JOPLIN, Mo. — Too many days without rain, or at least any significant widespread rainfall, ended up creating hazardous driving conditions in the Four States.

The area is finally seeing enough water that it’s not immediately disappearing due to rapid evaporation.  We have been suffering through an extended drought, where our concerns have been focused on the negative impact on vegetation and groundwater, as our water table steadily drops with each passing day. But when no substantial rain is available for “street cleaning,” the focus changes.

During the past several months, motor oil and other fluids that occasionally escape from vehicles, along with tire debris has been accumulating on area roads. The oil, while not much of a problem, in minor drip and drop fashion during a dry period, becomes a much greater problem when combined with a nice coating of freshly falling rain. (Ask California residents about this particular meteorological/transportation situation.)

The danger is higher during the onset of a rain producing frontal system, because just enough water has accumulated to spread the oil over increasingly larger sections of roadway, causing slick conditions. Later in a rainfall event, following a period of drought, the threat diminishes to some degree, as the slippery oil becomes diluted when water continues to accumulate on the road surface.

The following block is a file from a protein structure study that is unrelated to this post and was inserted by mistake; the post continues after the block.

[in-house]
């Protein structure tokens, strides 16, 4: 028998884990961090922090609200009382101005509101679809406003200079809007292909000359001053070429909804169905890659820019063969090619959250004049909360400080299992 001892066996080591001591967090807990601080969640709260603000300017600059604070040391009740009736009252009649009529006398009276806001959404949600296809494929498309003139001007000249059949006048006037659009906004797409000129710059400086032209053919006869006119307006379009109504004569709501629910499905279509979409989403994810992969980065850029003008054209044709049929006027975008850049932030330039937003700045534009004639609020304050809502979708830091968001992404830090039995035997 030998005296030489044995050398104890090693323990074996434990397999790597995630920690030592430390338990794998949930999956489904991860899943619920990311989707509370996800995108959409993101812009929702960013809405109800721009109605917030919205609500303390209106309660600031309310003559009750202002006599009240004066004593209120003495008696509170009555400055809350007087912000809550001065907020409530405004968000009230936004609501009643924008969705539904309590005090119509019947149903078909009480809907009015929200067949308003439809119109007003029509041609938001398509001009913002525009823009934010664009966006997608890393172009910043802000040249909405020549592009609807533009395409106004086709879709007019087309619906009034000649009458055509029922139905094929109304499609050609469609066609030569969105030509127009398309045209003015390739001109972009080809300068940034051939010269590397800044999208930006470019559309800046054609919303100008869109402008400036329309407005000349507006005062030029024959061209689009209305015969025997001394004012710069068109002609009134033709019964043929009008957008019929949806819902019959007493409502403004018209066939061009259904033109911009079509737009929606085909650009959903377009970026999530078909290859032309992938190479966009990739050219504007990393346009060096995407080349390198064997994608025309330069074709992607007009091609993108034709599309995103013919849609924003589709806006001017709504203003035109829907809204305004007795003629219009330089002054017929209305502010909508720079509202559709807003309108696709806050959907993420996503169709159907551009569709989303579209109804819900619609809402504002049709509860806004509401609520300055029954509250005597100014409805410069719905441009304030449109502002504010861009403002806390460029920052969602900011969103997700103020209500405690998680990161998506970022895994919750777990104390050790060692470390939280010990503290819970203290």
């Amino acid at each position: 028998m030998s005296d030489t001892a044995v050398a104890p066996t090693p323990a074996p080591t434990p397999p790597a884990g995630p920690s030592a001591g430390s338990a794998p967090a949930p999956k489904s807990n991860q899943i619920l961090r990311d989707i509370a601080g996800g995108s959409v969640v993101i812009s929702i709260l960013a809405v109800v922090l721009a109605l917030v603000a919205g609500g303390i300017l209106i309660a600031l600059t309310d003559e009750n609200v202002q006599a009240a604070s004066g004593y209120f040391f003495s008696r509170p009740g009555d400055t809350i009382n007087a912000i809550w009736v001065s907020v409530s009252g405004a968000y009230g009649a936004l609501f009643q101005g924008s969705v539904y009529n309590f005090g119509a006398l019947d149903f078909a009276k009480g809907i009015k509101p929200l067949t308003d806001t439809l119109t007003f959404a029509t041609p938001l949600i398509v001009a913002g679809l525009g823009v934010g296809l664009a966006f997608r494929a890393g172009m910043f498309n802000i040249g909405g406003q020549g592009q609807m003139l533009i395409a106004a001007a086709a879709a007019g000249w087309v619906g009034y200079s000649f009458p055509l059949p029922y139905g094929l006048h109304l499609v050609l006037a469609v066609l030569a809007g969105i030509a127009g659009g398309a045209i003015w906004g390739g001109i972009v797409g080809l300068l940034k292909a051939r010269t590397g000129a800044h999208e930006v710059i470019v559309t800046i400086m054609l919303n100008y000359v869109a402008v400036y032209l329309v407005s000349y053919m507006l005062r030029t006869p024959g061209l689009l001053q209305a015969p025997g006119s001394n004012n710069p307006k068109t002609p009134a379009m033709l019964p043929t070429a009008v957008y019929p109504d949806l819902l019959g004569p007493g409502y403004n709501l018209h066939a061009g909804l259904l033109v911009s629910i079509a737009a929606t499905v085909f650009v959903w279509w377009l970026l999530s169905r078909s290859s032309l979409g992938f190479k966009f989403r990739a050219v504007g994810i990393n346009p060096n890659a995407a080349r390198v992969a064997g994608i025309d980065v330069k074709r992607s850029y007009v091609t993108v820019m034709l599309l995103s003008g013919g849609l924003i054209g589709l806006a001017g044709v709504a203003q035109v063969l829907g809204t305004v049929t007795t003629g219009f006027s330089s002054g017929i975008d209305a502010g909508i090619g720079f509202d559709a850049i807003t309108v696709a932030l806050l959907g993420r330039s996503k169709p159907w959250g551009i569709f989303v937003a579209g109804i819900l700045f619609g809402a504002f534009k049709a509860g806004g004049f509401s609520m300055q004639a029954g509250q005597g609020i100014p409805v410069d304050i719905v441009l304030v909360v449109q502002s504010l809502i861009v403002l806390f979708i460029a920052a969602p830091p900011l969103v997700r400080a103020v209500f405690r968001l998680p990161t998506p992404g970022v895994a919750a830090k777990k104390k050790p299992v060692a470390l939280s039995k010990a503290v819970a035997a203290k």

Gravity also helps by pulling the slippery stuff off the roads during a prolonged event.

Another meteorological factor played a role in the slip and slide demolition derby in the Four States today – wind. The extremely tight gradient of pressure between our approaching western U.S. low and the eastern states high pressure system, which stayed in the same position for about four days; generated a tremendous amount of wind through the entirety of this past weekend.

That strong southerly flow pulled several tons of leaves off trees and bushes and deposited a fraction of that tonnage onto area roads. The combination of wet leaves glued to road surfaces via molecular attraction exacerbated the problem by reducing the coefficient of friction even further.

The good news is that by the time we get into the second part of our early week rainfall event, which moves in behind our cold front producing even more water on road surfaces, later tonight into Tuesday, most of that oil will have been washed away. Stay safe out there!